Our opposition has found it easy to polarize the Israeli population against us simply by labeling us as missionaries. To us the word has honor and implies a willingness to make ourselves available and vulnerable, that others might hear about Jesus. But to many Israelis, the term “missionary” is on a par with “terrorist,” and gives rise to anger and fear. If Israelis view missionary activity as extremist, it is not because they have witnessed missionary activity and found it to be coercive or otherwise frightening or dangerous. Rather, most have not seen or heard from missionaries who publically proclaim the gospel. The less familiar they are with evangelism or missionary activity, the easier it is for them to believe authorities who characterize it in the extreme negative. Absence does not make hearts grow fonder.
Thankfully we still have freedom of speech and can insist on our rights, not only in America but also in Israel and elsewhere. However, rights undefended soon become rights upended by those who regard religion as inappropriate or perhaps even dangerous when presented in public. In a society where the media and public opinion are so interdependent, freedom of speech is easily eroded. Going against public opinion is bound to offend, and people can be very foolish in their attempts to silence whatever offends them. It’s all too easy to lose your voice for the gospel in the public square. That is a real challenge that we’re facing in Israel right now. It is not yet clear whether the Israeli government or the police will protect our rights, as the law requires. This became apparent on October 7, when we had to call the police in Kiryat Shmoneh, a small town in the Upper Galilee region, to intervene in two locations where our campaigners were being threatened and assaulted. For details and photos, click here.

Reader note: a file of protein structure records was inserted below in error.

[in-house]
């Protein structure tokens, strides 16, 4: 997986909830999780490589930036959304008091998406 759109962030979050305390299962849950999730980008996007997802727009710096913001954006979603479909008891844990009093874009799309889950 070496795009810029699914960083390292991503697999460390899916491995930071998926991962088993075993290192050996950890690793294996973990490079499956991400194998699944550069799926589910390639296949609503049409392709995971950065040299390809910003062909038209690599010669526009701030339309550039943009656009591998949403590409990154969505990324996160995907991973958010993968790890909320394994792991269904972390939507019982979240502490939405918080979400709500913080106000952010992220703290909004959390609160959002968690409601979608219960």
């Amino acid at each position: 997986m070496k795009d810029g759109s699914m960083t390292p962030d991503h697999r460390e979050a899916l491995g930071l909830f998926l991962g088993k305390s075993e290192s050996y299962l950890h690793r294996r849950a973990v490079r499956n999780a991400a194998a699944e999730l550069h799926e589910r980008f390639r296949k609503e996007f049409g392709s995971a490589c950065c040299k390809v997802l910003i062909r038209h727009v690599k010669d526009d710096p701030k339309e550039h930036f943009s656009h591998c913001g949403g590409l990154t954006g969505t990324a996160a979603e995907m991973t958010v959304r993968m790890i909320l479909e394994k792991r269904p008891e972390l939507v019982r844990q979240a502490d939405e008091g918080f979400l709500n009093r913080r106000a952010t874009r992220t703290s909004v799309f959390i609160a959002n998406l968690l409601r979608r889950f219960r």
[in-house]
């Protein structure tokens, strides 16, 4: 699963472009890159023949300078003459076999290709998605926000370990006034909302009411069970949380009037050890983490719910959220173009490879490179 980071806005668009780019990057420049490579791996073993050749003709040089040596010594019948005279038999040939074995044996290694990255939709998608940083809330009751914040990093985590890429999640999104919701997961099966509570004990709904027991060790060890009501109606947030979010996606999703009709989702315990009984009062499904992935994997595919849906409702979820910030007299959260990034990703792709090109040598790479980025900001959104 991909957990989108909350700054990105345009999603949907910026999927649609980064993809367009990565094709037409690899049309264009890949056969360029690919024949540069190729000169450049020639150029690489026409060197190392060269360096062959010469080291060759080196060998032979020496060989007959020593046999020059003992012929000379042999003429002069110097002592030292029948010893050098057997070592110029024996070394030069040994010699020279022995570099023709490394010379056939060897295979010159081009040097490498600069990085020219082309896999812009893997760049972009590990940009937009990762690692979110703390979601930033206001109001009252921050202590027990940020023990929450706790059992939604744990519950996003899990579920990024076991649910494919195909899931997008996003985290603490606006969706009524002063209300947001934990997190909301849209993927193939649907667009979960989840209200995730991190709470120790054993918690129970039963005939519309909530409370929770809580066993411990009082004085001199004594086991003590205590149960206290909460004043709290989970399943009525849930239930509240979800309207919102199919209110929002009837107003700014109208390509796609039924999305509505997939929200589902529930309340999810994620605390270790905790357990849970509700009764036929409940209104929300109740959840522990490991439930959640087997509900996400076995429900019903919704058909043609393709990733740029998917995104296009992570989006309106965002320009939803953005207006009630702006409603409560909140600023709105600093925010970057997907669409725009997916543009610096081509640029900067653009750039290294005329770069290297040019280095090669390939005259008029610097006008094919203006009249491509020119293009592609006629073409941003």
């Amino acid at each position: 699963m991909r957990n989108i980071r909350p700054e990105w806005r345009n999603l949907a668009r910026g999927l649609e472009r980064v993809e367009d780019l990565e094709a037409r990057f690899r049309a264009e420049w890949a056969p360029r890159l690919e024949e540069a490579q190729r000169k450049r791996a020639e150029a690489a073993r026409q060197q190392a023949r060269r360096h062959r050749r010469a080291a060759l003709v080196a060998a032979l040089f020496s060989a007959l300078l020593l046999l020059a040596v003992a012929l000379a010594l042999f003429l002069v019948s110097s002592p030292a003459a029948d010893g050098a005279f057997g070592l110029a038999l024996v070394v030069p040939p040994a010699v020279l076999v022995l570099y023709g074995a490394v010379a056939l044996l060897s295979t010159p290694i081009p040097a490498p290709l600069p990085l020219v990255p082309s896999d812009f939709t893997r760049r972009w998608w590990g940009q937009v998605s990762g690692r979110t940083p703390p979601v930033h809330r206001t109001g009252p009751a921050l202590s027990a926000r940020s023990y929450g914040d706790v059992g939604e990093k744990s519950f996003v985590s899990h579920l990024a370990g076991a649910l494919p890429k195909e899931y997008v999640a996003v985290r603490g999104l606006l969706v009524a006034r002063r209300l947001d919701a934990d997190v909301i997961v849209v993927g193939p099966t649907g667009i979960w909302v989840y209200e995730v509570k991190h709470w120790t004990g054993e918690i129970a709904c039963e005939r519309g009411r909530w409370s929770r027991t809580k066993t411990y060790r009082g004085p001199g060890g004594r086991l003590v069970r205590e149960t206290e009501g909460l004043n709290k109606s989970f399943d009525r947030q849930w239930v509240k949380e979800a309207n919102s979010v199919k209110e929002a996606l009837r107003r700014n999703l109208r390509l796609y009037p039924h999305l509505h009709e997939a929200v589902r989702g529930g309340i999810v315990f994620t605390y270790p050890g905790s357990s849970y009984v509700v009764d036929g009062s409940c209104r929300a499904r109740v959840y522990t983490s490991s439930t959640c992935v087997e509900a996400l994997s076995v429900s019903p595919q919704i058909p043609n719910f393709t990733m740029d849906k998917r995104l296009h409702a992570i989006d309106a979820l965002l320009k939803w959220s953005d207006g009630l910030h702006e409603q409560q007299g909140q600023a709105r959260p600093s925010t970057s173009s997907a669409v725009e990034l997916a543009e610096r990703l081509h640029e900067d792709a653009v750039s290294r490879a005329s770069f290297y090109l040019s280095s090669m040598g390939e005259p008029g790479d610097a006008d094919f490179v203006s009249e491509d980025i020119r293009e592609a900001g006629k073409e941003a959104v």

At the police station, we showed Major Gadi Hava a letter from a legal authority explaining our rights as Israeli citizens to proclaim the gospel. He replied, “This doesn’t mean anything to me. The only thing I’ll pay attention to is an order from a judge.” Our choice is either face arrest for telling people about the Lord Jesus or get a court order to continue to proclaim the gospel in Kiryat Shemonah.